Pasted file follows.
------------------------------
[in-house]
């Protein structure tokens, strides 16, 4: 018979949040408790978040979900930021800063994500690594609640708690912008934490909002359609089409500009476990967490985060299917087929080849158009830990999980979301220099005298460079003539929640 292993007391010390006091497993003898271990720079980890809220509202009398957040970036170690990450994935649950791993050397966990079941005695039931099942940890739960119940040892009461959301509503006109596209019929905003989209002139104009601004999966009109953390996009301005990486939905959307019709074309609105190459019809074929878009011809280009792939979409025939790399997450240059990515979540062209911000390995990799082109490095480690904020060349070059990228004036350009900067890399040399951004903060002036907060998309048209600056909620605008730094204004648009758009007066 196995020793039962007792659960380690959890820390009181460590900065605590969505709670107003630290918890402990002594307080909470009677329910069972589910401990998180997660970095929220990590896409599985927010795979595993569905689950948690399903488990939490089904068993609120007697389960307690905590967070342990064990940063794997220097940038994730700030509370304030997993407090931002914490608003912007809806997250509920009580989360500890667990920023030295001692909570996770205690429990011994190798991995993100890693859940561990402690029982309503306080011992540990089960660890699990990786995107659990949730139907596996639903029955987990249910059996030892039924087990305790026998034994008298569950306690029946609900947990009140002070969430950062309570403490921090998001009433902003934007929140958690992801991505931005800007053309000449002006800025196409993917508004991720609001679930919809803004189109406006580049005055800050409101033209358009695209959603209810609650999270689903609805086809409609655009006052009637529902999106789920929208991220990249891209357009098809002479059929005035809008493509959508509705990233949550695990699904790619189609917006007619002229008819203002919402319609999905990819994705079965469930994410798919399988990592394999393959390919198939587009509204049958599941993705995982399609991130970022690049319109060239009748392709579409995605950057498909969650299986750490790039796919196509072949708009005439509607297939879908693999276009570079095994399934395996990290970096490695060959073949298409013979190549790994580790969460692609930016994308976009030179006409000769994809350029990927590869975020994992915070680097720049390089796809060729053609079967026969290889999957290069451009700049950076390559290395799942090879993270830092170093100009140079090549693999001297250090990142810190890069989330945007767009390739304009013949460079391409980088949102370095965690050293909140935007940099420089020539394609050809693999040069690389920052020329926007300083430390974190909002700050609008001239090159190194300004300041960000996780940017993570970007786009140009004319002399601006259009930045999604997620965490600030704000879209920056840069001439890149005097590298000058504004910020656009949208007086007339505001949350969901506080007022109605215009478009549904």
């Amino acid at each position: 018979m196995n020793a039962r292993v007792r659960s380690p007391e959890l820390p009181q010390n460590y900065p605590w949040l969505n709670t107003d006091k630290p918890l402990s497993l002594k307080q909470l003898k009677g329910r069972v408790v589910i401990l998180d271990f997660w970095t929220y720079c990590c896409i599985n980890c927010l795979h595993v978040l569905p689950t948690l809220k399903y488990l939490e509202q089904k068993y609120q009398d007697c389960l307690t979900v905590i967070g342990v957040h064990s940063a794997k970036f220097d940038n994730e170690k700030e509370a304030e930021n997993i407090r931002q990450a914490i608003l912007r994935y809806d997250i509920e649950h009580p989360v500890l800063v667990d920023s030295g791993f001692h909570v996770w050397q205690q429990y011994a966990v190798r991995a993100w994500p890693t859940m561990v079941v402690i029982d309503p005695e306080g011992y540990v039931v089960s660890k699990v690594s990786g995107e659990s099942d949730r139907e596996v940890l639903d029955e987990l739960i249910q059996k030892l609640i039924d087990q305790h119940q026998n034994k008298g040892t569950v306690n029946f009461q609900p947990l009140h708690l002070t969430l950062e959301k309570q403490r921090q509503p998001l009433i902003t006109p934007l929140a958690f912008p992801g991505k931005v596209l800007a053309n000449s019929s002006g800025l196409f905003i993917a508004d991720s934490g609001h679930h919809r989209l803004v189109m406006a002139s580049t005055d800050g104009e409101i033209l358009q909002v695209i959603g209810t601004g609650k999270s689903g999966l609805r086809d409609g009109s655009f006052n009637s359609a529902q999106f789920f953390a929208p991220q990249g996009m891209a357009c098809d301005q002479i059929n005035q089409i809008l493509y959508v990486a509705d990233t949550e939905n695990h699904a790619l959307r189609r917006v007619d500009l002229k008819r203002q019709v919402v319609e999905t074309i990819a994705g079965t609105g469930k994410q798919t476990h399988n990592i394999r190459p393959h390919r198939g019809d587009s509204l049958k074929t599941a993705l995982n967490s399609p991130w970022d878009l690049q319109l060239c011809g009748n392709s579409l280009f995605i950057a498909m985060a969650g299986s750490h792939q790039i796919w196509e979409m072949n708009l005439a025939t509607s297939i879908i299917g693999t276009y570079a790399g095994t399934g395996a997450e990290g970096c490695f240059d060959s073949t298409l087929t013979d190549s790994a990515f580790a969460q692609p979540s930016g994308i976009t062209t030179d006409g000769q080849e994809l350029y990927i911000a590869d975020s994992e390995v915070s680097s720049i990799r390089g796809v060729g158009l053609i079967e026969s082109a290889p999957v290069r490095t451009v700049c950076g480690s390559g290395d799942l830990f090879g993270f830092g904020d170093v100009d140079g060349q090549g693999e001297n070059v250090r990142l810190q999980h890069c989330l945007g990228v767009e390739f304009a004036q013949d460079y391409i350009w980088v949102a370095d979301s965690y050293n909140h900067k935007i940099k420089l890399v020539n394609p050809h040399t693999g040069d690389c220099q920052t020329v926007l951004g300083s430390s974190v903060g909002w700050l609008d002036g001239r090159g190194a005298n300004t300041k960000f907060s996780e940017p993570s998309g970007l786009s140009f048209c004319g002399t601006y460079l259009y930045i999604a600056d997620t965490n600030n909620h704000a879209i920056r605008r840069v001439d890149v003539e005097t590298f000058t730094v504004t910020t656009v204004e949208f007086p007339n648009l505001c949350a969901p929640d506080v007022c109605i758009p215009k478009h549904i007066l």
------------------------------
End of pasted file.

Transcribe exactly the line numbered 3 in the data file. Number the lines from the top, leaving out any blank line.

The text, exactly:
């Amino acid at each position: 018979m196995n020793a039962r292993v007792r659960s380690p007391e959890l820390p009181q010390n460590y900065p605590w949040l969505n709670t107003d006091k630290p918890l402990s497993l002594k307080q909470l003898k009677g329910r069972v408790v589910i401990l998180d271990f997660w970095t929220y720079c990590c896409i599985n980890c927010l795979h595993v978040l569905p689950t948690l809220k399903y488990l939490e509202q089904k068993y609120q009398d007697c389960l307690t979900v905590i967070g342990v957040h064990s940063a794997k970036f220097d940038n994730e170690k700030e509370a304030e930021n997993i407090r931002q990450a914490i608003l912007r994935y809806d997250i509920e649950h009580p989360v500890l800063v667990d920023s030295g791993f001692h909570v996770w050397q205690q429990y011994a966990v190798r991995a993100w994500p890693t859940m561990v079941v402690i029982d309503p005695e306080g011992y540990v039931v089960s660890k699990v690594s990786g995107e659990s099942d949730r139907e596996v940890l639903d029955e987990l739960i249910q059996k030892l609640i039924d087990q305790h119940q026998n034994k008298g040892t569950v306690n029946f009461q609900p947990l009140h708690l002070t969430l950062e959301k309570q403490r921090q509503p998001l009433i902003t006109p934007l929140a958690f912008p992801g991505k931005v596209l800007a053309n000449s019929s002006g800025l196409f905003i993917a508004d991720s934490g609001h679930h919809r989209l803004v189109m406006a002139s580049t005055d800050g104009e409101i033209l358009q909002v695209i959603g209810t601004g609650k999270s689903g999966l609805r086809d409609g009109s655009f006052n009637s359609a529902q999106f789920f953390a929208p991220q990249g996009m891209a357009c098809d301005q002479i059929n005035q089409i809008l493509y959508v990486a509705d990233t949550e939905n695990h699904a790619l959307r189609r917006v007619d500009l002229k008819r203002q019709v919402v319609e999905t074309i990819a994705g079965t609105g469930k994410q798919t476990h399988n990592i394999r190459p393959h390919r198939g019809d587009s509204l049958k074929t599941a993705l995982n967490s399609p991130w970022d878009l690049q319109l060239c011809g009748n392709s579409l280009f995605i950057a498909m985060a969650g299986s750490h792939q790039i796919w196509e979409m072949n708009l005439a025939t509607s297939i879908i299917g693999t276009y570079a790399g095994t399934g395996a997450e990290g970096c490695f240059d060959s073949t298409l087929t013979d190549s790994a990515f580790a969460q692609p979540s930016g994308i976009t062209t030179d006409g000769q080849e994809l350029y990927i911000a590869d975020s994992e390995v915070s680097s720049i990799r390089g796809v060729g158009l053609i079967e026969s082109a290889p999957v290069r490095t451009v700049c950076g480690s390559g290395d799942l830990f090879g993270f830092g904020d170093v100009d140079g060349q090549g693999e001297n070059v250090r990142l810190q999980h890069c989330l945007g990228v767009e390739f304009a004036q013949d460079y391409i350009w980088v949102a370095d979301s965690y050293n909140h900067k935007i940099k420089l890399v020539n394609p050809h040399t693999g040069d690389c220099q920052t020329v926007l951004g300083s430390s974190v903060g909002w700050l609008d002036g001239r090159g190194a005298n300004t300041k960000f907060s996780e940017p993570s998309g970007l786009s140009f048209c004319g002399t601006y460079l259009y930045i999604a600056d997620t965490n600030n909620h704000a879209i920056r605008r840069v001439d890149v003539e005097t590298f000058t730094v504004t910020t656009v204004e949208f007086p007339n648009l505001c949350a969901p929640d506080v007022c109605i758009p215009k478009h549904i007066l």